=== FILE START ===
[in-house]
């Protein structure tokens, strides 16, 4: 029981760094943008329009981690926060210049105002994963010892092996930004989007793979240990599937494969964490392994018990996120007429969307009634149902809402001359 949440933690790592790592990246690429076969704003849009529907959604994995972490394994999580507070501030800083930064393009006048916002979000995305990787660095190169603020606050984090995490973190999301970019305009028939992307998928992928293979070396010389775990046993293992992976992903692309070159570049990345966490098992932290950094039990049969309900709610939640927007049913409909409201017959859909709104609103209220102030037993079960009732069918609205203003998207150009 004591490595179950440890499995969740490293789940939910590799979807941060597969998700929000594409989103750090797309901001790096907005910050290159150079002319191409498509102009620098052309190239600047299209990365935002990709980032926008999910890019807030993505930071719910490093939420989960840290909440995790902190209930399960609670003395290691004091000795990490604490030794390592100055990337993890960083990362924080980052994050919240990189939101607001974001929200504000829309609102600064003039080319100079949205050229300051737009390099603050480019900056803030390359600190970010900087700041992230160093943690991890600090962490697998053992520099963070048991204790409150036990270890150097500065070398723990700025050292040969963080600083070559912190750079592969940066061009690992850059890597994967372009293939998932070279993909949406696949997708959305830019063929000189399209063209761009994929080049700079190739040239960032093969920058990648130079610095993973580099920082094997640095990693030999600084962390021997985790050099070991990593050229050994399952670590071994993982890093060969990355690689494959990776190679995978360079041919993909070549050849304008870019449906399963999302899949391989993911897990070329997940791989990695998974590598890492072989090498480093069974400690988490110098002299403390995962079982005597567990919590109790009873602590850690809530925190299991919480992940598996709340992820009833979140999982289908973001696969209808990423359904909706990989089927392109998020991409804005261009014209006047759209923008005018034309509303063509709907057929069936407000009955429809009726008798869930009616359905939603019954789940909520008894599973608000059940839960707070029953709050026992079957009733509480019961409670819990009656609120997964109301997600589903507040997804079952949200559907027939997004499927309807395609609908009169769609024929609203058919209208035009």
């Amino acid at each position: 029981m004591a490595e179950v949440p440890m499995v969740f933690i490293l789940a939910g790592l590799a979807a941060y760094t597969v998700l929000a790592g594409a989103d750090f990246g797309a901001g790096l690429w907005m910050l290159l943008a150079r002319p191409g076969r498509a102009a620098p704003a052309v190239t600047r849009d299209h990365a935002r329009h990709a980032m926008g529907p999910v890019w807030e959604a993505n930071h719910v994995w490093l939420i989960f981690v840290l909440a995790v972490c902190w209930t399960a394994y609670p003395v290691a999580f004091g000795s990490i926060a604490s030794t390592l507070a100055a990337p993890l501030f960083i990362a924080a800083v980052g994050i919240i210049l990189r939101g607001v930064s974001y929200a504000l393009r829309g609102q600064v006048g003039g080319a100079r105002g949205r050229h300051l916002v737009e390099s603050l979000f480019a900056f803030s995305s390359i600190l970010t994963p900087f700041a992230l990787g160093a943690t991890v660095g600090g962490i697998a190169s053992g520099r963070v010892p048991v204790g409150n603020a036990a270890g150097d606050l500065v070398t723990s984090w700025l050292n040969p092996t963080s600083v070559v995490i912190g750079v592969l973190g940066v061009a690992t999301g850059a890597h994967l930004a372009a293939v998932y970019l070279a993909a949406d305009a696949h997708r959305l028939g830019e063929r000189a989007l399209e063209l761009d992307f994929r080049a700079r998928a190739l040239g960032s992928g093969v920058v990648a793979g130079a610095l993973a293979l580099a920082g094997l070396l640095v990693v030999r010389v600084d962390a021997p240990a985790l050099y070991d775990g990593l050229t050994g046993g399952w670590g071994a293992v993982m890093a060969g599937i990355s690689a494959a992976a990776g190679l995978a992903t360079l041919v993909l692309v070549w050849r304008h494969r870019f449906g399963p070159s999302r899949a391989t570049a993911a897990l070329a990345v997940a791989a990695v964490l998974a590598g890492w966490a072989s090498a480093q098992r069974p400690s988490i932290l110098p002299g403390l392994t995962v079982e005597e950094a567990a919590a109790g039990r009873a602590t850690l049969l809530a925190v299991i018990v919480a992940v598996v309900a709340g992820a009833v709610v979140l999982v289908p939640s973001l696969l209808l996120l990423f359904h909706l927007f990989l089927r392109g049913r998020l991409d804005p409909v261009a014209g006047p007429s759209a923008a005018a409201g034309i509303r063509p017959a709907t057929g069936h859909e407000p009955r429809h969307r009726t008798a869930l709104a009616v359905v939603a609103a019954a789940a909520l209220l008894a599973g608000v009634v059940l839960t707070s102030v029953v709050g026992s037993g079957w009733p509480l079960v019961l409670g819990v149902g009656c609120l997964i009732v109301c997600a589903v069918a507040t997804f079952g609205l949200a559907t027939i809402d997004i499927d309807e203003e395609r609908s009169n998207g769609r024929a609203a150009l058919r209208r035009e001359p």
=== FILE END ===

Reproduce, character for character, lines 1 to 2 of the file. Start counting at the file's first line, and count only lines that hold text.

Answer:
[in-house]
């Protein structure tokens, strides 16, 4: 029981760094943008329009981690926060210049105002994963010892092996930004989007793979240990599937494969964490392994018990996120007429969307009634149902809402001359 949440933690790592790592990246690429076969704003849009529907959604994995972490394994999580507070501030800083930064393009006048916002979000995305990787660095190169603020606050984090995490973190999301970019305009028939992307998928992928293979070396010389775990046993293992992976992903692309070159570049990345966490098992932290950094039990049969309900709610939640927007049913409909409201017959859909709104609103209220102030037993079960009732069918609205203003998207150009 004591490595179950440890499995969740490293789940939910590799979807941060597969998700929000594409989103750090797309901001790096907005910050290159150079002319191409498509102009620098052309190239600047299209990365935002990709980032926008999910890019807030993505930071719910490093939420989960840290909440995790902190209930399960609670003395290691004091000795990490604490030794390592100055990337993890960083990362924080980052994050919240990189939101607001974001929200504000829309609102600064003039080319100079949205050229300051737009390099603050480019900056803030390359600190970010900087700041992230160093943690991890600090962490697998053992520099963070048991204790409150036990270890150097500065070398723990700025050292040969963080600083070559912190750079592969940066061009690992850059890597994967372009293939998932070279993909949406696949997708959305830019063929000189399209063209761009994929080049700079190739040239960032093969920058990648130079610095993973580099920082094997640095990693030999600084962390021997985790050099070991990593050229050994399952670590071994993982890093060969990355690689494959990776190679995978360079041919993909070549050849304008870019449906399963999302899949391989993911897990070329997940791989990695998974590598890492072989090498480093069974400690988490110098002299403390995962079982005597567990919590109790009873602590850690809530925190299991919480992940598996709340992820009833979140999982289908973001696969209808990423359904909706990989089927392109998020991409804005261009014209006047759209923008005018034309509303063509709907057929069936407000009955429809009726008798869930009616359905939603019954789940909520008894599973608000059940839960707070029953709050026992079957009733509480019961409670819990009656609120997964109301997600589903507040997804079952949200559907027939997004499927309807395609609908009169769609024929609203058919209208035009």